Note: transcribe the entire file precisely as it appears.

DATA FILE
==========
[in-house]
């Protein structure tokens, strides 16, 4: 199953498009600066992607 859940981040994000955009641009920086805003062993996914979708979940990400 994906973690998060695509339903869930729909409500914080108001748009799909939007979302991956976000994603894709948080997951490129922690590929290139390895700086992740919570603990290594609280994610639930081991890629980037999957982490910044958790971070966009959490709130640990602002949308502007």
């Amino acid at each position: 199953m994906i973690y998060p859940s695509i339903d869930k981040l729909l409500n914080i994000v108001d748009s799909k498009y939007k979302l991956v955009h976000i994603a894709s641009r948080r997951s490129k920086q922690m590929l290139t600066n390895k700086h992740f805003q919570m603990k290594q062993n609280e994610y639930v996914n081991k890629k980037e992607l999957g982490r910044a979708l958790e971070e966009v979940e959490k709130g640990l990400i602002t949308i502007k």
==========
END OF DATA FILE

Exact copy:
[in-house]
């Protein structure tokens, strides 16, 4: 199953498009600066992607 859940981040994000955009641009920086805003062993996914979708979940990400 994906973690998060695509339903869930729909409500914080108001748009799909939007979302991956976000994603894709948080997951490129922690590929290139390895700086992740919570603990290594609280994610639930081991890629980037999957982490910044958790971070966009959490709130640990602002949308502007």
């Amino acid at each position: 199953m994906i973690y998060p859940s695509i339903d869930k981040l729909l409500n914080i994000v108001d748009s799909k498009y939007k979302l991956v955009h976000i994603a894709s641009r948080r997951s490129k920086q922690m590929l290139t600066n390895k700086h992740f805003q919570m603990k290594q062993n609280e994610y639930v996914n081991k890629k980037e992607l999957g982490r910044a979708l958790e971070e966009v979940e959490k709130g640990l990400i602002t949308i502007k």